Thank you, all the voters who took the time and trouble to vote out the members of the extremist The Party of Future Generations, which went from 19 members to 2 in the Lower House.
    Quoting from Article 96 of the Constitution of Japan :
    ARTICLE 96. Amendments to this Constitution shall be initiated by the Diet, through a concurring vote of two-thirds or more of all the members of each House and shall thereupon be submitted to the people for ratification, which shall require the affirmative vote of a majority of all votes cast thereon, at a special referendum or at such election as the Diet shall specify.
    (2) Amendments when so ratified shall immediately be promulgated by the Emperor in the name of the people, as an integral part of this Constitution.
    The LDP and Komeito have more than the two-thirds majority in the Lower House, also called the House of Representatives, but NOT in the Upper House (134 out of 242, needs 162).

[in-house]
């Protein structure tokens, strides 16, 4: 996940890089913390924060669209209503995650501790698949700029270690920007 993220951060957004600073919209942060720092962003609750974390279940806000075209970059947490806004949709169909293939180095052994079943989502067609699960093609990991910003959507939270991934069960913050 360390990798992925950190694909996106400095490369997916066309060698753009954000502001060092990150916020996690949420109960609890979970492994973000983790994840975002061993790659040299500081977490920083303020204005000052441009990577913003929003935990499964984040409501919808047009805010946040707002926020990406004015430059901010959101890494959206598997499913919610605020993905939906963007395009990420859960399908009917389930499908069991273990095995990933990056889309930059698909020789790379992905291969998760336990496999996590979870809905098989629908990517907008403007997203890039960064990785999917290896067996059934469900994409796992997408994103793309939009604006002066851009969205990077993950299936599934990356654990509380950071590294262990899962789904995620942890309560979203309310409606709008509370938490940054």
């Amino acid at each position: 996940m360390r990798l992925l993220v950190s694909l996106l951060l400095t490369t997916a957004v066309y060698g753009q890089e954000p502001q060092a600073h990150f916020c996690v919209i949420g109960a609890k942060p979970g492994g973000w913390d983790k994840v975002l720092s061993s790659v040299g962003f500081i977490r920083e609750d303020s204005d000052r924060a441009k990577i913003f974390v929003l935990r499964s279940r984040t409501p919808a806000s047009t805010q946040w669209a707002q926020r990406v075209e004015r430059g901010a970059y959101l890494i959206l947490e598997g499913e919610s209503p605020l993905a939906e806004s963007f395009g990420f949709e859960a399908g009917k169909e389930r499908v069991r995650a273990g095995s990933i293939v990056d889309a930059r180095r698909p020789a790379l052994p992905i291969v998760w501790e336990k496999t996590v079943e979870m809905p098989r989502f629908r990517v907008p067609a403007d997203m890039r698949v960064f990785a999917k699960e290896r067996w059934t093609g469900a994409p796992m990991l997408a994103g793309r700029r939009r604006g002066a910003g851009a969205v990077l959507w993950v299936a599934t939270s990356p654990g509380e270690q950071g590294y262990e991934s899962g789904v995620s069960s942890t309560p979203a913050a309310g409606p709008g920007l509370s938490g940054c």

Amendments must also be approved by a majority of voters in the referendum, probably in the next election, 2016.
    To all of you who care about the future of Japan, your future, the future of your younger generations, your basic human rights, etc.
    The Constitution of Japan is the supreme laws of Japan. No laws can be passed which violate the Constitution.
    The Constitution protects your rights to sue the government, your freedom of thought, expression, assembly, your right to a fair trial, your rights against searches and seizures without a warrant from a judge, etc.
    Let US work together to make all attempts to amend the Constitution a failure.